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Famous Like Me > Composer > S > Gil Scott-Heron

Profile of Gil Scott-Heron on Famous Like Me

Name: Gil Scott-Heron  
Also Know As:
Date of Birth: 1st April 1949
Place of Birth: Chicago, Illinois, USA
Profession: Composer
From Wikipedia, the free Encyclopedia
Gil Scott-Heron

Gil Scott-Heron (born April 1, 1949) is an American poet and musician, known primarily for his late 1960s and early 1970s work as a spoken word performer, associated with African American militant activists. Heron is most well known for his poem/song "The Revolution Will Not Be Televised".


Scott-Heron was born in Chicago, Illinois, but spent his early childhood in Tennessee, then moving to the Bronx for most of his high school career. After spending a year in college at Lincoln University in Pennsylvania, he released his first novel, The Vulture, which was very well-received.

He began recording in 1970 with the LP Small Talk at 125th & Lennox with the assistance of Bob Thiele, co-writer Brian Jackson, Hubert Laws, Bernard Purdie, Charlie Saunders, Eddie Knowles, Ron Carter and Bert Jones, all jazz musicians (see 1970 in music). The album included the aggressive diatribe against his perception of the white-owned corporate media and middle-class America's ignorance of the problems of inner cities in songs such as Whitey On The Moon.

The 1971 Pieces of a Man used more conventional song structures than the loose, spoken word feel of his first, though he didn't reach the charts until 1975 with "Johannesburg". His biggest hit was 1978's "The Bottle", produced by Heron and longtime partner Brian Jackson, which peaked at #15 on the R&B charts (see 1978 in music).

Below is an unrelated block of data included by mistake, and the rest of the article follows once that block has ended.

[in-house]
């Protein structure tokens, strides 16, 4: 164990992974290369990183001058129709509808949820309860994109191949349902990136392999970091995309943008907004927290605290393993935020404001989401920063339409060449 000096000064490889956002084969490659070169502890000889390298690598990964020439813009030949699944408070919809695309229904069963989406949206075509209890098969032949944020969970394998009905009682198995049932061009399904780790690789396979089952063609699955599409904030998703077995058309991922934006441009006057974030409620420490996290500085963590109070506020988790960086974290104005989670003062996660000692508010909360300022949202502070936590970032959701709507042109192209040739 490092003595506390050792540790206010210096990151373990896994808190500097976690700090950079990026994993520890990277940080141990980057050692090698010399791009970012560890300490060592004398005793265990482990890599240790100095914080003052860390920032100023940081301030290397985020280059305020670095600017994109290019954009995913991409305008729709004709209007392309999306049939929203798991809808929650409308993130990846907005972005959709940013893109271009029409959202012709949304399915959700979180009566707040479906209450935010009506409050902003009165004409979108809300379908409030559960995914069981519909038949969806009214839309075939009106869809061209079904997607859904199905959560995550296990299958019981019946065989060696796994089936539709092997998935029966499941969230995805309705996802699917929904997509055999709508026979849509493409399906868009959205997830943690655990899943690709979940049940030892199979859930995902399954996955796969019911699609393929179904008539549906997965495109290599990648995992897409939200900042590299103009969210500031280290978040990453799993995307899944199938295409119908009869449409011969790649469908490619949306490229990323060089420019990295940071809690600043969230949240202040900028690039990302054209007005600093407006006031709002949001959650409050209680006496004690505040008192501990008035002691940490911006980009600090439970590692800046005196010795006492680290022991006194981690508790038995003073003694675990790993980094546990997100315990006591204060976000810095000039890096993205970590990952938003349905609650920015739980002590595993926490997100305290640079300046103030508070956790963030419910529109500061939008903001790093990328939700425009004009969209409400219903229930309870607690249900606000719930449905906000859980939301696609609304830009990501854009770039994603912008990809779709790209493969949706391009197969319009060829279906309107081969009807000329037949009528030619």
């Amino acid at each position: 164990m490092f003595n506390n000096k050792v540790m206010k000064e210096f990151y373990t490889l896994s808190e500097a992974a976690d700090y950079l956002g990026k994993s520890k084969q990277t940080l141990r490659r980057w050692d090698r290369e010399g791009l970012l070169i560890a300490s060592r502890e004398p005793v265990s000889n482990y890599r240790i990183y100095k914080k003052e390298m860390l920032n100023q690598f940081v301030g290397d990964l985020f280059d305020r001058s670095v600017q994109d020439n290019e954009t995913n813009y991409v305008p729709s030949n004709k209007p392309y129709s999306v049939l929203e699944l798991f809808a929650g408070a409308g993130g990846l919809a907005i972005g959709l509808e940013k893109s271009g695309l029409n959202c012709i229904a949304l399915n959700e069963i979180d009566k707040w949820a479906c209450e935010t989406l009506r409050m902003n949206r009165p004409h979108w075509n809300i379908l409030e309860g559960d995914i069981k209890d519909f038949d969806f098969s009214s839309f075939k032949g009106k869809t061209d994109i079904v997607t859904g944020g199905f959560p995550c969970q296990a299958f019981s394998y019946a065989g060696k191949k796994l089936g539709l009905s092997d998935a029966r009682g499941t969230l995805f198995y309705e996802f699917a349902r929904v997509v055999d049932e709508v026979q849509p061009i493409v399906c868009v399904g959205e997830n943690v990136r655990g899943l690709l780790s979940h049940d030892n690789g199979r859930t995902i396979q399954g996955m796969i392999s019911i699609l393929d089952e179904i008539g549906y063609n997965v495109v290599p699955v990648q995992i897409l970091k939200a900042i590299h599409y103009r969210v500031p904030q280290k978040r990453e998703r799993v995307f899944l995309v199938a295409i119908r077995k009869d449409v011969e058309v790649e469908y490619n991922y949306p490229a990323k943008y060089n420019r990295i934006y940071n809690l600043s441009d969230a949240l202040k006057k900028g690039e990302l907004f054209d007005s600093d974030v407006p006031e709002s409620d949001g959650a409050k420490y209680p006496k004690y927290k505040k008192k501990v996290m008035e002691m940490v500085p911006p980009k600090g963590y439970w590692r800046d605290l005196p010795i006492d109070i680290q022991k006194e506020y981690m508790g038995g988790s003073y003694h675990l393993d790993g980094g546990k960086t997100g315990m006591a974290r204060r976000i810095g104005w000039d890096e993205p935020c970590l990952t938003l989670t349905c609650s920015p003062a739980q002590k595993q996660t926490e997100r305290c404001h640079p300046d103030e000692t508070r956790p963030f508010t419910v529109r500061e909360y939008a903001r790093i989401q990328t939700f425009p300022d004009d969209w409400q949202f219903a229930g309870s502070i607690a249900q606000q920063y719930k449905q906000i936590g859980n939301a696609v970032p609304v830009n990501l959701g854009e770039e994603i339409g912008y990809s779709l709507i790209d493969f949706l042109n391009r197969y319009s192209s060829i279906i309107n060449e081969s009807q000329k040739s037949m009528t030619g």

During the 1980s, Scott-Heron continued recording, frequently attacking then-President Ronald Reagan and his conservative policies:

"The idea concerns the fact that this country wants nostalgia. They want to go back as far as they can – even if it’s only as far as last week. Not to face now or tomorrow, but to face backwards. And yesterday was the day of our cinema heroes riding to the rescue at the last possible moment. The day of the man in the white hat or the man on the white horse - or the man who always came to save America at the last moment – someone always came to save America at the last moment – especially in “B” movies. And when America found itself having a hard time facing the future, they looked for people like John Wayne. But since John Wayne was no longer available, they settled for Ronald Reagan – and it has placed us in a situation that we can only look at – like a B movie" (Gil Scott-Heron, "B" Movie)

Scott-Heron was dropped by Arista in 1985 (see 1985 in music), and quit recording, though he continued to tour. In 1993, he signed to TVT Records and released Spirits and album that included the seminal track Message To The Messengers. The first track on the album was a position point poem to the rap artist of the day and included such comments as:

  • "Four letter words or fours syllable words won't make you a poet, It will only magnify how shallow you are and let ev'rybody know it."
  • "Tell all them gun-totin' young brothers that the 'man' is glad to see us out there killin' one another! We raised too much hell, when they was shootin' us down."
  • "Young rappers, one more suggestion, before I get outta your way. I appreciate the respect you give to me and what you've got to say."

The poem was a recognition of Scott-Heron status as a founding father of rap and a plea for the new rappers to speak for change rather than perpetuate the current social situation, to be more articulate and artistic:

"There's a big difference between putting words over some music, and blending those same words into the music. There's not a lot of humour. They use a lot of slang and colloquialisms, and you don't really see inside the person. Instead, you just get a lot of posturing"

In 2001, Gil Scott-Heron was incarcerated for drug and/or domestic abuse offenses. Apparently, the death of his mother and funeral expenses coupled with crack cocaine led to a downward spiral. While out of jail in 2002, Gil Scott-Heron recorded with and appeared on the Blackalicious album, "Blazing Arrow."

His father, Gil Heron, was a soccer player for the Scottish club Celtic F.C. in the 1950s. Celtic F.C. was at this time the football team of Scotland's Irish catholic immigrants.

This content from Wikipedia is licensed under the GNU Free Documentation License. It uses material from the Wikipedia article Gil Scott-Heron